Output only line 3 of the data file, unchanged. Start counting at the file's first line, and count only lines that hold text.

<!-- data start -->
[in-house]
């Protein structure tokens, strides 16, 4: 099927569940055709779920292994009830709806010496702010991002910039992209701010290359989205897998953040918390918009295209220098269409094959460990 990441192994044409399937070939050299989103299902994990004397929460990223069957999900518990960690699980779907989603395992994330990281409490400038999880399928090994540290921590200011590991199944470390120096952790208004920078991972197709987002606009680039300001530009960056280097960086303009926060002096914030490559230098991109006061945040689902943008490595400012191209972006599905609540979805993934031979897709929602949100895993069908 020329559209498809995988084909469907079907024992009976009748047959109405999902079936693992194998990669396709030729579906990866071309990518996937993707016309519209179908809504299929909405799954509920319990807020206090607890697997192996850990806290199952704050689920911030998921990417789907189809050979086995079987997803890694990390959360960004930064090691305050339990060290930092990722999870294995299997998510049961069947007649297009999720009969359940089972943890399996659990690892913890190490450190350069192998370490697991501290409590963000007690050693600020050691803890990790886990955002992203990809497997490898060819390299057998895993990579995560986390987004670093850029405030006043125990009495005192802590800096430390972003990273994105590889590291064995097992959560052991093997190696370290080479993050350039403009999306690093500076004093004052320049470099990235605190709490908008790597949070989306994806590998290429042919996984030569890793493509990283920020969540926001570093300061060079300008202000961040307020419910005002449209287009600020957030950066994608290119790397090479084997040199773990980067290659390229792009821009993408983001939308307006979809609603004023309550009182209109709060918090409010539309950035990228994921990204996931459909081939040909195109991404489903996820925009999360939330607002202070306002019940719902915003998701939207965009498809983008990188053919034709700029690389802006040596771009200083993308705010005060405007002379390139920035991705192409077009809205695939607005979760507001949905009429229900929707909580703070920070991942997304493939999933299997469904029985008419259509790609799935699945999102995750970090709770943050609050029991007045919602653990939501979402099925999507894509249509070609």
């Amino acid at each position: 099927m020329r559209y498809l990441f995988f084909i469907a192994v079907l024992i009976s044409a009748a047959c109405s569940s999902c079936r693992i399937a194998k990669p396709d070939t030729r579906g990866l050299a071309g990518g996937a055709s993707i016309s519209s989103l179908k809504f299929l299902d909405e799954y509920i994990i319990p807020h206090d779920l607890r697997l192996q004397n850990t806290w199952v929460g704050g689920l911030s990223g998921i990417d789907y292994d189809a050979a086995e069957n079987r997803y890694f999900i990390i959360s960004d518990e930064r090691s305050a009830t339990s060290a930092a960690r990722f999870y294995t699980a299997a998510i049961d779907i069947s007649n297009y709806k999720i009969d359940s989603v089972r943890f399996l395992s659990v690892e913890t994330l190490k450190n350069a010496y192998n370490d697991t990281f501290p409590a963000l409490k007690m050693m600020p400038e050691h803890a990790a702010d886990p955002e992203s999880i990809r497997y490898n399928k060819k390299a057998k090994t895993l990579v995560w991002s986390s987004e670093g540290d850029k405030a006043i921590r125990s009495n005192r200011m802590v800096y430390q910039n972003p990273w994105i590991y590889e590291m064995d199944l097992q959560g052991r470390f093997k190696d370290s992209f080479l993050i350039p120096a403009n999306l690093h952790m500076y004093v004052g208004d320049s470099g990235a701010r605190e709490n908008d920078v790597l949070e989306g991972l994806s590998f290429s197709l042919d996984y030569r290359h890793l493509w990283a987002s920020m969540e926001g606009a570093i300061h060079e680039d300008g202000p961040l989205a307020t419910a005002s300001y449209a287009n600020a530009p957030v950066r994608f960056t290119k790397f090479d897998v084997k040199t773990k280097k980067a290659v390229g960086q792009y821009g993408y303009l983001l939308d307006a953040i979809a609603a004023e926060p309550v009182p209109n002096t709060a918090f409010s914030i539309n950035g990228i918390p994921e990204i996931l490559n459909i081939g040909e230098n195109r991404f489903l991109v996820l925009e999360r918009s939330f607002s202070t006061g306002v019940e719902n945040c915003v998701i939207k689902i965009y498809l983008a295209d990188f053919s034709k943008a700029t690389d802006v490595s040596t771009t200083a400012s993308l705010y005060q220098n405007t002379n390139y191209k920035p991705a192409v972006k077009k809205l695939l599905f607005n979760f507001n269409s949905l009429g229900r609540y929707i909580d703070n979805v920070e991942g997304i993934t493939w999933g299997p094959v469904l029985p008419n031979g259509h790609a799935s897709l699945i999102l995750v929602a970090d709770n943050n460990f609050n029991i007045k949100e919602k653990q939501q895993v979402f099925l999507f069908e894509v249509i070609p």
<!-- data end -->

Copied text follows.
């Amino acid at each position: 099927m020329r559209y498809l990441f995988f084909i469907a192994v079907l024992i009976s044409a009748a047959c109405s569940s999902c079936r693992i399937a194998k990669p396709d070939t030729r579906g990866l050299a071309g990518g996937a055709s993707i016309s519209s989103l179908k809504f299929l299902d909405e799954y509920i994990i319990p807020h206090d779920l607890r697997l192996q004397n850990t806290w199952v929460g704050g689920l911030s990223g998921i990417d789907y292994d189809a050979a086995e069957n079987r997803y890694f999900i990390i959360s960004d518990e930064r090691s305050a009830t339990s060290a930092a960690r990722f999870y294995t699980a299997a998510i049961d779907i069947s007649n297009y709806k999720i009969d359940s989603v089972r943890f399996l395992s659990v690892e913890t994330l190490k450190n350069a010496y192998n370490d697991t990281f501290p409590a963000l409490k007690m050693m600020p400038e050691h803890a990790a702010d886990p955002e992203s999880i990809r497997y490898n399928k060819k390299a057998k090994t895993l990579v995560w991002s986390s987004e670093g540290d850029k405030a006043i921590r125990s009495n005192r200011m802590v800096y430390q910039n972003p990273w994105i590991y590889e590291m064995d199944l097992q959560g052991r470390f093997k190696d370290s992209f080479l993050i350039p120096a403009n999306l690093h952790m500076y004093v004052g208004d320049s470099g990235a701010r605190e709490n908008d920078v790597l949070e989306g991972l994806s590998f290429s197709l042919d996984y030569r290359h890793l493509w990283a987002s920020m969540e926001g606009a570093i300061h060079e680039d300008g202000p961040l989205a307020t419910a005002s300001y449209a287009n600020a530009p957030v950066r994608f960056t290119k790397f090479d897998v084997k040199t773990k280097k980067a290659v390229g960086q792009y821009g993408y303009l983001l939308d307006a953040i979809a609603a004023e926060p309550v009182p209109n002096t709060a918090f409010s914030i539309n950035g990228i918390p994921e990204i996931l490559n459909i081939g040909e230098n195109r991404f489903l991109v996820l925009e999360r918009s939330f607002s202070t006061g306002v019940e719902n945040c915003v998701i939207k689902i965009y498809l983008a295209d990188f053919s034709k943008a700029t690389d802006v490595s040596t771009t200083a400012s993308l705010y005060q220098n405007t002379n390139y191209k920035p991705a192409v972006k077009k809205l695939l599905f607005n979760f507001n269409s949905l009429g229900r609540y929707i909580d703070n979805v920070e991942g997304i993934t493939w999933g299997p094959v469904l029985p008419n031979g259509h790609a799935s897709l699945i999102l995750v929602a970090d709770n943050n460990f609050n029991i007045k949100e919602k653990q939501q895993v979402f099925l999507f069908e894509v249509i070609p």